Private and Public Investment: Are they Substitute or Complementary in Driving Economic Growth in Nigeria?


  • Olanipekun Emmanuel Falade
  • Opeyemi. A. Adeosun



The paper investigates the relationship between government and private investment with a view to ascertaining their complementarity or substitutability in driving economic growth in Nigeria for the period of 1981-2021. To achieve the objective, nonlinear autoregressive distributed lags (ARDL) models and nonlinear Granger causality tests were employed to analyze annual secondary data which were sourced from the Central Bank of Nigeria Statistical Bulletin. Findings show that government investment expenditure displayed a positive and long-term influence on private investment, suggesting a “crowding-in” effect where increased public investment stimulates private investment thereby fostering overall economic growth. Economic adversities or reduced public investment exerted a substantial negative impact on private investment, underscoring the complementarity of government investment expenditure in driving economic growth in Nigeria. Also, the nonlinear Granger causality tests reveal unidirectional relationship as government investment expenditure causes private investment across various embedding dimensions, emphasizing the positive influence of government investment on private investment. The findings generally suggest the need for balanced fiscal policies, prioritizing productive government investments, encouraging private investment, controlling inflation, and making time-sensitive policy decisions to promote economic growth in Nigeria.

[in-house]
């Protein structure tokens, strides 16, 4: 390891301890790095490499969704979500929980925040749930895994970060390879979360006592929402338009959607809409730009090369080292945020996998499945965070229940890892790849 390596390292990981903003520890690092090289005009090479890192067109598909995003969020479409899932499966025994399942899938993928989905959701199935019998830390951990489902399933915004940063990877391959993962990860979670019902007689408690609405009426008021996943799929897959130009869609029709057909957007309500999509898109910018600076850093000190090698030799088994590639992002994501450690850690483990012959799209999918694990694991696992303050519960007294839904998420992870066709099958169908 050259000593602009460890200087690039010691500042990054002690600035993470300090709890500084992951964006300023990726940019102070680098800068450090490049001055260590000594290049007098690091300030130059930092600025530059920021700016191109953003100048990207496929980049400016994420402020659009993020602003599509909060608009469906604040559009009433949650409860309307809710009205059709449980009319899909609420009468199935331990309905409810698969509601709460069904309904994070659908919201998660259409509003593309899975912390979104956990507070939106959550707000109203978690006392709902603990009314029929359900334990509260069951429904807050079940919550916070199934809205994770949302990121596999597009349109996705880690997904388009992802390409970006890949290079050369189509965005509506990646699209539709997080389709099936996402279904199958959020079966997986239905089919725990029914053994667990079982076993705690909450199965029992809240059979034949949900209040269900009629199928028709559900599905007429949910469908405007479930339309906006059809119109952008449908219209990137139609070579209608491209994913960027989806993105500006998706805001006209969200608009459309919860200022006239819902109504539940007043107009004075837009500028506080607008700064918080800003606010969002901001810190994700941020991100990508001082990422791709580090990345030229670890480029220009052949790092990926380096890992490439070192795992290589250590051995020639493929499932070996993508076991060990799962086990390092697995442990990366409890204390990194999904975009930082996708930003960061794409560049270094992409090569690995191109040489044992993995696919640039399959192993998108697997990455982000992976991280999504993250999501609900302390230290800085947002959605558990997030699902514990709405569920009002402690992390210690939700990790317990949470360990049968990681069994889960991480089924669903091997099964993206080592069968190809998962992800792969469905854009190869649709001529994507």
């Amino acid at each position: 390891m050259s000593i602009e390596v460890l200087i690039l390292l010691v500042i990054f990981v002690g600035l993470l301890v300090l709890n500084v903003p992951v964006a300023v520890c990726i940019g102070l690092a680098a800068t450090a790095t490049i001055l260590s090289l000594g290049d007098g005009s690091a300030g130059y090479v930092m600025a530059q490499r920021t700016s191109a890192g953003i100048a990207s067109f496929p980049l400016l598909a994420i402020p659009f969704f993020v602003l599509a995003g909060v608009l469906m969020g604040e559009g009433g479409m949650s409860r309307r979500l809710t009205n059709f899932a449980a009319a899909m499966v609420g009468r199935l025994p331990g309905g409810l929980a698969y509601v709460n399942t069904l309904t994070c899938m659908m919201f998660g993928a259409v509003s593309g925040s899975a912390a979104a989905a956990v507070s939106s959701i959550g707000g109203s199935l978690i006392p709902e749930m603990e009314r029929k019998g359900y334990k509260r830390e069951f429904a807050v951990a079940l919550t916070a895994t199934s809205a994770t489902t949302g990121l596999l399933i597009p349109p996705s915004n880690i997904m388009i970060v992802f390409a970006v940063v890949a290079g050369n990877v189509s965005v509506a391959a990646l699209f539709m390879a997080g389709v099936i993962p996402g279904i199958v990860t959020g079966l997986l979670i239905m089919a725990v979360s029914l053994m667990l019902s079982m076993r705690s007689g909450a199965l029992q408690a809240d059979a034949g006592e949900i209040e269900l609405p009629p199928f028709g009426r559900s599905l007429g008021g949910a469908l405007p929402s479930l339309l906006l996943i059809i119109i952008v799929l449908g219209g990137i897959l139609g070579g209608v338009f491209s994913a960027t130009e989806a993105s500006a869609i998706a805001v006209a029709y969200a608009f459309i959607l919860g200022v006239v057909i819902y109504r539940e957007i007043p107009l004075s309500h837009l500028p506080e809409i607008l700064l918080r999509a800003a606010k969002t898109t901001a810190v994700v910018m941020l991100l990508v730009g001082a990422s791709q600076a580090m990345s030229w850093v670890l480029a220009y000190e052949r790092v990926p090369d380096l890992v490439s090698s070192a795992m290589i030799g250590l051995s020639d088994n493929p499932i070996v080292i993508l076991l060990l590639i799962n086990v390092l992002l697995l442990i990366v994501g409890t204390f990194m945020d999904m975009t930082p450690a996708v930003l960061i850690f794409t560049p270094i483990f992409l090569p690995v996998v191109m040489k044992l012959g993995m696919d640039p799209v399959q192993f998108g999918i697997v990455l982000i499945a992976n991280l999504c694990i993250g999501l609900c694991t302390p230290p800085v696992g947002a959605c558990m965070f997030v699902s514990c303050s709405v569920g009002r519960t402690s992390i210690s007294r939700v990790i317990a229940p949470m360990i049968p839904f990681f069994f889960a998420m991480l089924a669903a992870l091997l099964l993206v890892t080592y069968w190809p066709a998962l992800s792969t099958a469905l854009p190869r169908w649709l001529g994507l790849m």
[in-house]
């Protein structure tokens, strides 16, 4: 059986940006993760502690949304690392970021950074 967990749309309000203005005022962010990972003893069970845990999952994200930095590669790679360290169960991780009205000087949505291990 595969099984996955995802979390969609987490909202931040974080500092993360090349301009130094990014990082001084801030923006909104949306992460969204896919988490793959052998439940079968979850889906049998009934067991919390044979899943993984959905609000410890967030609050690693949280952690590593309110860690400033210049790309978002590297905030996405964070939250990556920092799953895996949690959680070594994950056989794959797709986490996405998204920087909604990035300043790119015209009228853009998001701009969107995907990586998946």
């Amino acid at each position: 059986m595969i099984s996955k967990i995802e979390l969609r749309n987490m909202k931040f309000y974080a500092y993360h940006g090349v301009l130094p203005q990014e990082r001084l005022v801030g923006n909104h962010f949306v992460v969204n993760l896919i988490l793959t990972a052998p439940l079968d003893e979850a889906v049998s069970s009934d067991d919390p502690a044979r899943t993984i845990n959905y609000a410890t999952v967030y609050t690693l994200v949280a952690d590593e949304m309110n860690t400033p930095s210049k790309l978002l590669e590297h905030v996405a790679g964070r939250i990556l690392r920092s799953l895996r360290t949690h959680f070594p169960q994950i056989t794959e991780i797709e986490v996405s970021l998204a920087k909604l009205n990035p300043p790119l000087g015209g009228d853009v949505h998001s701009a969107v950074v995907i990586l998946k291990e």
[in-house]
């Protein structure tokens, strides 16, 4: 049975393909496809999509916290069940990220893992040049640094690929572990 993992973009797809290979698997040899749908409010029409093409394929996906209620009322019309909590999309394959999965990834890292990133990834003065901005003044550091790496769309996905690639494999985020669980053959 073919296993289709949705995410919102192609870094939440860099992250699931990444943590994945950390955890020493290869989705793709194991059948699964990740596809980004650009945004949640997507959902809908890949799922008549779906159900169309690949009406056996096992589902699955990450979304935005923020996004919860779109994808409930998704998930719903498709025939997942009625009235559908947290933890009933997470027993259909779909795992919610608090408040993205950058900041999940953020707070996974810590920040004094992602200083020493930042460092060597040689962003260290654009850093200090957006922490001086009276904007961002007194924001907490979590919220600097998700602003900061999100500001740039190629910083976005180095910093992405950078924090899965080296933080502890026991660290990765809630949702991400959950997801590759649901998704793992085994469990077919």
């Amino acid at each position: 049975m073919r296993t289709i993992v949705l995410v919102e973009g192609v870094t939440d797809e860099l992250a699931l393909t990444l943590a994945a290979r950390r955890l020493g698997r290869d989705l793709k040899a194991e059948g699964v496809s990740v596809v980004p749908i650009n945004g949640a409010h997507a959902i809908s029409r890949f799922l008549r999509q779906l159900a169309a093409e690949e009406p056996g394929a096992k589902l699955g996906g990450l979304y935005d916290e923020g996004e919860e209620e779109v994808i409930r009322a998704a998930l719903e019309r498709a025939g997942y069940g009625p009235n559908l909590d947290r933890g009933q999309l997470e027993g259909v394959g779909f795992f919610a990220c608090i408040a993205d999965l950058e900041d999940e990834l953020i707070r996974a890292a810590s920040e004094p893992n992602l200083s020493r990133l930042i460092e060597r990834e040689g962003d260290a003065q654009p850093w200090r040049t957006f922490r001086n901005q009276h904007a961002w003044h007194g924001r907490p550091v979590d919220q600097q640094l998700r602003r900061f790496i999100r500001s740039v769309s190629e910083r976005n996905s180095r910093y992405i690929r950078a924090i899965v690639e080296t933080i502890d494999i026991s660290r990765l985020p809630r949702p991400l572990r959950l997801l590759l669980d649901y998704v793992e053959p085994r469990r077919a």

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22-03-2024 — Updated on 22-03-2024


How to Cite

Falade, O. E., & Adeosun, O. A. (2024). Private and Public Investment: Are they Substitute or Complementary in Driving Economic Growth in Nigeria?. British Journal of Multidisciplinary and Advanced Studies, 5(2), 1–25.